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How to use SyncThing to sync files without the cloud

SyncThing logoImage: SyncThing

If you’re looking for a free way to sync files across all your devices—and don’t mind putting a little work into it—SyncThing might be your answer.

Compared to cloud storage services such as OneDrive and Dropbox, SyncThing isn’t the easiest to set up. Its interface is unintuitive, and even figuring out what to install can lead to confusion.

But when everything clicks, it’s fantastic. Because it’s not dependent on remote servers, SyncThing can transfer files faster than cloud-based services. It’s also more flexible, with an array of granular controls over what gets synced where. Even cloud storage users might find utility in SyncThing as a supplemental tool after getting past its setup hurdles.

Let’s dig into how you can do that. And did I mention SyncThing is free?

What is SyncThing?

SyncThing is a peer-to-peer file sync service, meaning that your devices form a direct connection instead of storing files on someone else’s servers. If all those devices are on the same network, your files never leave that network (though SyncThing can work remotely as well). Most cloud storage providers don’t offer this kind of local connection, Dropbox being a notable exception.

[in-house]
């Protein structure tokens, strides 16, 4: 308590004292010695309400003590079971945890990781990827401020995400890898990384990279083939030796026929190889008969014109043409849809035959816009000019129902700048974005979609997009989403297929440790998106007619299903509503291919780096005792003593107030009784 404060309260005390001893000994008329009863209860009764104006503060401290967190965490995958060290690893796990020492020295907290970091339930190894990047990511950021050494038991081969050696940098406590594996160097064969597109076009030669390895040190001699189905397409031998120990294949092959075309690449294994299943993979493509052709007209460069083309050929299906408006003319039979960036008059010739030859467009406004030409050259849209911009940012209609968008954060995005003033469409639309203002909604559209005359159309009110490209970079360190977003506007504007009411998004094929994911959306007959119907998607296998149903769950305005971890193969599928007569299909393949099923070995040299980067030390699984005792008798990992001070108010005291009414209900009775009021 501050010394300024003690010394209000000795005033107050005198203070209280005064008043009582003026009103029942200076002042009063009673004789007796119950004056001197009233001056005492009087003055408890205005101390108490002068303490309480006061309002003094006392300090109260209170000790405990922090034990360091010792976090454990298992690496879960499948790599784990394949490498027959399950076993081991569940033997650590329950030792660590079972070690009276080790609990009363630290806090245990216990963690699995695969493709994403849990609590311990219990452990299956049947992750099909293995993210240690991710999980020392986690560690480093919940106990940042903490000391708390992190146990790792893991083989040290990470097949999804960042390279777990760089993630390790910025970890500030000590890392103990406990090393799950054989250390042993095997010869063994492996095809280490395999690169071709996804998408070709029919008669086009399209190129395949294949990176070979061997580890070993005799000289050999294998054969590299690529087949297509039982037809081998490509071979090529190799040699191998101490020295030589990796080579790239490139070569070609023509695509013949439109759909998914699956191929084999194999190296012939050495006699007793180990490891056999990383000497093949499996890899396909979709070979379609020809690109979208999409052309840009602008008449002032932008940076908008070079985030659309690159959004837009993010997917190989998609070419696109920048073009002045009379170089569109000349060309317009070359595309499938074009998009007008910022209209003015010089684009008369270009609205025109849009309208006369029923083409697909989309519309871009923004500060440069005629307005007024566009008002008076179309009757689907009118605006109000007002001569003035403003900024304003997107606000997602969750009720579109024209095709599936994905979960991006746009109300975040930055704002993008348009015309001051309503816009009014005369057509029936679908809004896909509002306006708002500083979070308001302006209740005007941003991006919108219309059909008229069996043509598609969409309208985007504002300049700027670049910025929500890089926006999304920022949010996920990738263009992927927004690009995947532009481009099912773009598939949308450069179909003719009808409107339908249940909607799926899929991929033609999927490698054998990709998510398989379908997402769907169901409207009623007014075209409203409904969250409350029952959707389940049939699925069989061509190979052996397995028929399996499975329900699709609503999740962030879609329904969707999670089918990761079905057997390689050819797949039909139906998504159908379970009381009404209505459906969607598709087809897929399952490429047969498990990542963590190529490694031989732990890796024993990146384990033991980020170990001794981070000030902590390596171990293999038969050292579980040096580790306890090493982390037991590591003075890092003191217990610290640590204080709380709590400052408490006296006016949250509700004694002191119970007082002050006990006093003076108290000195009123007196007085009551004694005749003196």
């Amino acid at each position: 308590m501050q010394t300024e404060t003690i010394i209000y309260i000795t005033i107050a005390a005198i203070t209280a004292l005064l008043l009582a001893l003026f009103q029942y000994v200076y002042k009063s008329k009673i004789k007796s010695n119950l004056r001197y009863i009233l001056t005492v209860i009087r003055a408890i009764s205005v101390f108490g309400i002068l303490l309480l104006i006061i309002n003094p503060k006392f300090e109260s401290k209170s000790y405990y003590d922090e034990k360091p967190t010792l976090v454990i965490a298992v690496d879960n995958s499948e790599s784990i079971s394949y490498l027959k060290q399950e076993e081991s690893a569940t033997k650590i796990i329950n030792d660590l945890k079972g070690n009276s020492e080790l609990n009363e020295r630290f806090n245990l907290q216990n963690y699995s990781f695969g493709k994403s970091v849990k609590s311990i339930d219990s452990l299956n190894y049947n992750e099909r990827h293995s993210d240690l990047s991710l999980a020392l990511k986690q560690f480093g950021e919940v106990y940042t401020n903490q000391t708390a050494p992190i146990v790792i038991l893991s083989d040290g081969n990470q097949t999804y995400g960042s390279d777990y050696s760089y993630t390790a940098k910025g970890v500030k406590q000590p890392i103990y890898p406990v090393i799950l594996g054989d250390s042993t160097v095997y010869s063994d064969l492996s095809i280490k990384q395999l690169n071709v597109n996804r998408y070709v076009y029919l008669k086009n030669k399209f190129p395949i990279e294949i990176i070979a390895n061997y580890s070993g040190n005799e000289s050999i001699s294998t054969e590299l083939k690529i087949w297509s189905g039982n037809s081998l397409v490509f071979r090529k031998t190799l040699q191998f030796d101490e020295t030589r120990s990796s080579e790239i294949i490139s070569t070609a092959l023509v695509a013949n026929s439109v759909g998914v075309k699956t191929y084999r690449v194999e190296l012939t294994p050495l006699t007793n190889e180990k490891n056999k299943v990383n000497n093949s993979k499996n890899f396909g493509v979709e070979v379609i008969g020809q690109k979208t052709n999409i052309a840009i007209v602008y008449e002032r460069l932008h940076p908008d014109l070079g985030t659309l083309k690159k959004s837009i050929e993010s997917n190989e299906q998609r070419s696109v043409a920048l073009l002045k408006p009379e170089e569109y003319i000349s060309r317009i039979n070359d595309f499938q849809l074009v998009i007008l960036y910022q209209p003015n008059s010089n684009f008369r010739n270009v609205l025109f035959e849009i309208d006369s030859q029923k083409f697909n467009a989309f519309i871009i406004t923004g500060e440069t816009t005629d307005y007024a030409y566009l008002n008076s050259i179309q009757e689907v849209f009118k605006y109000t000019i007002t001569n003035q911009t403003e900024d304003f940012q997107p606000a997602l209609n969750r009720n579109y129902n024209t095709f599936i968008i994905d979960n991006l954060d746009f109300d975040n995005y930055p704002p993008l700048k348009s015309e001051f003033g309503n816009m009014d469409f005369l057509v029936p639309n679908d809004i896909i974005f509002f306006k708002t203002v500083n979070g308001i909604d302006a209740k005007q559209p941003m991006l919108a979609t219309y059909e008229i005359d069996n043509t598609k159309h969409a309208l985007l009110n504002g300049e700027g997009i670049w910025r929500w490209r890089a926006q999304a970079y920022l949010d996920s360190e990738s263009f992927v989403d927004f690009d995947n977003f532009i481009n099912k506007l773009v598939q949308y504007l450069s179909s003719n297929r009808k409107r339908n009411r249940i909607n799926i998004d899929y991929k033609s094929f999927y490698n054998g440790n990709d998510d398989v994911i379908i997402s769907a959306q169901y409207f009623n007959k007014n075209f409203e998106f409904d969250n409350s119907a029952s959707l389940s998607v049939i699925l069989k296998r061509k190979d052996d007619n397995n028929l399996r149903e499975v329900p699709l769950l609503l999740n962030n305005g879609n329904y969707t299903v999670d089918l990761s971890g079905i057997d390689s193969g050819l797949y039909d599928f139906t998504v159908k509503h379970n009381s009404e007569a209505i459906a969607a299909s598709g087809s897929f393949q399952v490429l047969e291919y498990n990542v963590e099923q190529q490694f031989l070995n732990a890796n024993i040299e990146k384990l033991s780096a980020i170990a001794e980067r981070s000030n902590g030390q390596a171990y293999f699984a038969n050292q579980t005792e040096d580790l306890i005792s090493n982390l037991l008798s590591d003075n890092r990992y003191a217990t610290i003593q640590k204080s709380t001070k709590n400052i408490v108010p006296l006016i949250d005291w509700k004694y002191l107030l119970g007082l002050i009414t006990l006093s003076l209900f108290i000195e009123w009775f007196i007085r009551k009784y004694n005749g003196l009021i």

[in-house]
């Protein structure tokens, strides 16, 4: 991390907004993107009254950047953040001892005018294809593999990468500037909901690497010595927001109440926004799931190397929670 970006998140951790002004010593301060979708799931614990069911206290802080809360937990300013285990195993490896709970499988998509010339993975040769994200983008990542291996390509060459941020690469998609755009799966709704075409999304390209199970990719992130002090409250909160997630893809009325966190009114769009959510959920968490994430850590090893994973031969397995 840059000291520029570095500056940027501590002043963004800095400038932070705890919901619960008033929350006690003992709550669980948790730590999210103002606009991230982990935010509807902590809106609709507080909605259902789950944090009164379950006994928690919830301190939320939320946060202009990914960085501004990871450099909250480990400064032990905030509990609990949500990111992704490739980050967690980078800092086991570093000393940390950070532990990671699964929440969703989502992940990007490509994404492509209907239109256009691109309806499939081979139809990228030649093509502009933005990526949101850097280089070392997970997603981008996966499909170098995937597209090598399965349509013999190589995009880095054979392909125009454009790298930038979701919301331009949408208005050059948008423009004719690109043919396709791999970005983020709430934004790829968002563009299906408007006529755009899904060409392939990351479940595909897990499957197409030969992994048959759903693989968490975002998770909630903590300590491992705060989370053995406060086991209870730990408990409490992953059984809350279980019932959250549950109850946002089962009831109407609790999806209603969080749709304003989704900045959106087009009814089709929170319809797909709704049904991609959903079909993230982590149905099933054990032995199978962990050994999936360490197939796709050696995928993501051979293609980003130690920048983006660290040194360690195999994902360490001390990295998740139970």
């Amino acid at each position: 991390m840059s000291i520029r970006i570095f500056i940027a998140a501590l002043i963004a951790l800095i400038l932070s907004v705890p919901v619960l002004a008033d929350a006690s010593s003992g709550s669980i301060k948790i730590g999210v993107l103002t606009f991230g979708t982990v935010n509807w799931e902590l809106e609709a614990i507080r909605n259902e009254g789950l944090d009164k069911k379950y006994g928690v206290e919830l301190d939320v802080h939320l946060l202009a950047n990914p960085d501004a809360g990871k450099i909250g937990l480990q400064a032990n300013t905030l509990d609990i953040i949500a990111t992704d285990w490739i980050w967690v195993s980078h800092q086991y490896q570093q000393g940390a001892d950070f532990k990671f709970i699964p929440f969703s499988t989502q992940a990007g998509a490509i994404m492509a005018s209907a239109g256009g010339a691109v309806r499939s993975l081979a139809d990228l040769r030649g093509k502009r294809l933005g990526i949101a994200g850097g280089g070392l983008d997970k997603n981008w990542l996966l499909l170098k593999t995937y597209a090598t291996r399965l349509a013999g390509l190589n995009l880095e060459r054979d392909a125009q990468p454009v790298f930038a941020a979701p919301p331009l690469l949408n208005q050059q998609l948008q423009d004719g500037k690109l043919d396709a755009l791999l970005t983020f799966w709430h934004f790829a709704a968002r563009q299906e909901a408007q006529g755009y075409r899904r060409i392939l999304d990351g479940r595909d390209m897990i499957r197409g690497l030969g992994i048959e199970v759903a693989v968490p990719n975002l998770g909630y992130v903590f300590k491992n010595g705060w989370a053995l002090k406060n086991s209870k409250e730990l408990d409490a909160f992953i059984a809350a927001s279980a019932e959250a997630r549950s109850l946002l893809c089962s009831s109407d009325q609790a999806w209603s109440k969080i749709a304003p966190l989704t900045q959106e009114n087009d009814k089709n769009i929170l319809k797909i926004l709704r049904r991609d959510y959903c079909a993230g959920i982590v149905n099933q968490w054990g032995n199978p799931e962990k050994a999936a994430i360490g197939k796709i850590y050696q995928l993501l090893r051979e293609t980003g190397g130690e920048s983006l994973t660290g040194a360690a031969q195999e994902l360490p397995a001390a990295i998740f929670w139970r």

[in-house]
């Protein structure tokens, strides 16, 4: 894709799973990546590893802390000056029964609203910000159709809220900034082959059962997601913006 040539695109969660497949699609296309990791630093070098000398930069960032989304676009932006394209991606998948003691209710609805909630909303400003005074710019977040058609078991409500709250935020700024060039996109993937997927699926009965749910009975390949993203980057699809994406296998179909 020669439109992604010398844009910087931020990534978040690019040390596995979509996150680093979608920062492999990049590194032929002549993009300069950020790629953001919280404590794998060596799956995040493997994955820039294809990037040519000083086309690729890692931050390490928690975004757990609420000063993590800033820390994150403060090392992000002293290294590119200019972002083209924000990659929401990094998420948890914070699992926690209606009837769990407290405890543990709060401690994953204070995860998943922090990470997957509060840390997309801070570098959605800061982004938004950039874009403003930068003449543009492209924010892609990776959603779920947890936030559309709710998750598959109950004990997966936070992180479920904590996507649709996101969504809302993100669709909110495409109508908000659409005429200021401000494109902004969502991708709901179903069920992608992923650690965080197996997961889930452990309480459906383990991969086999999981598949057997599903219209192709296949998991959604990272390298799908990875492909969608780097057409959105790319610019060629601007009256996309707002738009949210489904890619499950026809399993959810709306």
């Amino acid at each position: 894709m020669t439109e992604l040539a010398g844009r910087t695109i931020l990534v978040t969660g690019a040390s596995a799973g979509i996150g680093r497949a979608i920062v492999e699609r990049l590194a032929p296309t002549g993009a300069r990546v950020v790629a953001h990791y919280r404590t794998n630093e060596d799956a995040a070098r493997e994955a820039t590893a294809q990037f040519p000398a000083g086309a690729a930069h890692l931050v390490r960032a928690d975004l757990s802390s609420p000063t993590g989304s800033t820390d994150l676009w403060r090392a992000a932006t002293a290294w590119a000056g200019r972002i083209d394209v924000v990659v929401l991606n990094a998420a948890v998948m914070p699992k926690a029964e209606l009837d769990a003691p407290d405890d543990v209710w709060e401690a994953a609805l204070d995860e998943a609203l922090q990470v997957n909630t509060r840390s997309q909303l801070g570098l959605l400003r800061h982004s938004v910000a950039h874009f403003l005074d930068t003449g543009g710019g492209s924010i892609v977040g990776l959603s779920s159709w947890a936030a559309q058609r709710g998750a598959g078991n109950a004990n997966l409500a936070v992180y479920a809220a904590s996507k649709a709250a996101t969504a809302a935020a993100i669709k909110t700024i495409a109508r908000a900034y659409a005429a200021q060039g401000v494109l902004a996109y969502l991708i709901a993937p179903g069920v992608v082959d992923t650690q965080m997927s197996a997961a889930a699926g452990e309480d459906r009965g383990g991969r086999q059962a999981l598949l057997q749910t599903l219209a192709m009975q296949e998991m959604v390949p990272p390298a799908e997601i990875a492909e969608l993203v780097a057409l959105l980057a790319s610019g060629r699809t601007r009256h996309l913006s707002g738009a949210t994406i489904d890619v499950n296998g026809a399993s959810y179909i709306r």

SyncThing also offers extensive controls over syncing. Instead of being limited to a single folder, you can pair any folder on one device with any folder on another, both on internal and external hard drives. You can also set folders as “Send Only” or “Receive Only” so that deleting files on one device doesn’t affect the other. The software even lets you customize version histories for each device and set rules for how often to run the sync operation.

This leads to a lot of neat possibilities, which may be difficult or impossible to set up with cloud storage. For instance:

Quickly syncing large files, such video or audio files, either immediately or on a set schedule.Syncing files that can’t be moved into your cloud storage folder, such as game saves in the Windows user directory.Syncing files to a device that you’d rather not connect to cloud storage for security reasons, such as a Steam Deck.Using one-way sync to push files from an internal drive on one device to an external drive on another.Sharing files with a friend or colleague without affecting each other’s cloud storage limits.

How to install SyncThing

Installation is usually the easy part when it comes to computer software, but SyncThing’s a bit more complicated.

While SyncThing offers a basic app for Windows, Mac, and Linux, it does not load at startup by default or include a system tray utility for easy access. Those are pretty important features, so you’ll likely want a third-party app to handle them: